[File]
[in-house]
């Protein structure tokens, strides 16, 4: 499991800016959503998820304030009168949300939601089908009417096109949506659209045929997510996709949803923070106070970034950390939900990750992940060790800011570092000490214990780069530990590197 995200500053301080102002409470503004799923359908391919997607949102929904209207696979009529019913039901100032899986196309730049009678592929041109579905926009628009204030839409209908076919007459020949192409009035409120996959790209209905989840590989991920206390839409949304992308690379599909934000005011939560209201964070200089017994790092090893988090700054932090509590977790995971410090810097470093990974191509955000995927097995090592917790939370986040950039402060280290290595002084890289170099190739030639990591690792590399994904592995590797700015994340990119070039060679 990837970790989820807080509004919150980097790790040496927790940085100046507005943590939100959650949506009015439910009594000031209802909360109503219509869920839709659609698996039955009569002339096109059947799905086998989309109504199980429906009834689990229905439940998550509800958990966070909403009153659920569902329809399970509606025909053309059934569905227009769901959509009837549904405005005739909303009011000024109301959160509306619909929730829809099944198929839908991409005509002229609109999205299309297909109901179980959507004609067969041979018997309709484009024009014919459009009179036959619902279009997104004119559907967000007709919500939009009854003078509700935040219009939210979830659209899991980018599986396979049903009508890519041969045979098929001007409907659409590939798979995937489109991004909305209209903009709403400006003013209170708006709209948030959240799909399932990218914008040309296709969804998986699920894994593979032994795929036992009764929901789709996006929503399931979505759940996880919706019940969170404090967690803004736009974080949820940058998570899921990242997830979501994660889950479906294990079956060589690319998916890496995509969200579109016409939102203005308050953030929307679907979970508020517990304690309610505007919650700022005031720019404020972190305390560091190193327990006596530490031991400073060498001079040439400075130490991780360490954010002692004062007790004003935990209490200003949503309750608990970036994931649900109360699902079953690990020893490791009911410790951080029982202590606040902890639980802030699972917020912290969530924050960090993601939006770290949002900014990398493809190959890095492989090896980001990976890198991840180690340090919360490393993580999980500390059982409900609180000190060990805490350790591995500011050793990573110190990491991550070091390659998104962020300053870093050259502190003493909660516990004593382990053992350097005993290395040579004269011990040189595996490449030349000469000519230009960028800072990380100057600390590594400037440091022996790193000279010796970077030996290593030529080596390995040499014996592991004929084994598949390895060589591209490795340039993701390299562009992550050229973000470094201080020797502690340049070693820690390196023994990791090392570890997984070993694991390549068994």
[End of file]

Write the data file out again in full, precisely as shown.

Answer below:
[in-house]
């Protein structure tokens, strides 16, 4: 499991800016959503998820304030009168949300939601089908009417096109949506659209045929997510996709949803923070106070970034950390939900990750992940060790800011570092000490214990780069530990590197 995200500053301080102002409470503004799923359908391919997607949102929904209207696979009529019913039901100032899986196309730049009678592929041109579905926009628009204030839409209908076919007459020949192409009035409120996959790209209905989840590989991920206390839409949304992308690379599909934000005011939560209201964070200089017994790092090893988090700054932090509590977790995971410090810097470093990974191509955000995927097995090592917790939370986040950039402060280290290595002084890289170099190739030639990591690792590399994904592995590797700015994340990119070039060679 990837970790989820807080509004919150980097790790040496927790940085100046507005943590939100959650949506009015439910009594000031209802909360109503219509869920839709659609698996039955009569002339096109059947799905086998989309109504199980429906009834689990229905439940998550509800958990966070909403009153659920569902329809399970509606025909053309059934569905227009769901959509009837549904405005005739909303009011000024109301959160509306619909929730829809099944198929839908991409005509002229609109999205299309297909109901179980959507004609067969041979018997309709484009024009014919459009009179036959619902279009997104004119559907967000007709919500939009009854003078509700935040219009939210979830659209899991980018599986396979049903009508890519041969045979098929001007409907659409590939798979995937489109991004909305209209903009709403400006003013209170708006709209948030959240799909399932990218914008040309296709969804998986699920894994593979032994795929036992009764929901789709996006929503399931979505759940996880919706019940969170404090967690803004736009974080949820940058998570899921990242997830979501994660889950479906294990079956060589690319998916890496995509969200579109016409939102203005308050953030929307679907979970508020517990304690309610505007919650700022005031720019404020972190305390560091190193327990006596530490031991400073060498001079040439400075130490991780360490954010002692004062007790004003935990209490200003949503309750608990970036994931649900109360699902079953690990020893490791009911410790951080029982202590606040902890639980802030699972917020912290969530924050960090993601939006770290949002900014990398493809190959890095492989090896980001990976890198991840180690340090919360490393993580999980500390059982409900609180000190060990805490350790591995500011050793990573110190990491991550070091390659998104962020300053870093050259502190003493909660516990004593382990053992350097005993290395040579004269011990040189595996490449030349000469000519230009960028800072990380100057600390590594400037440091022996790193000279010796970077030996290593030529080596390995040499014996592991004929084994598949390895060589591209490795340039993701390299562009992550050229973000470094201080020797502690340049070693820690390196023994990791090392570890997984070993694991390549068994």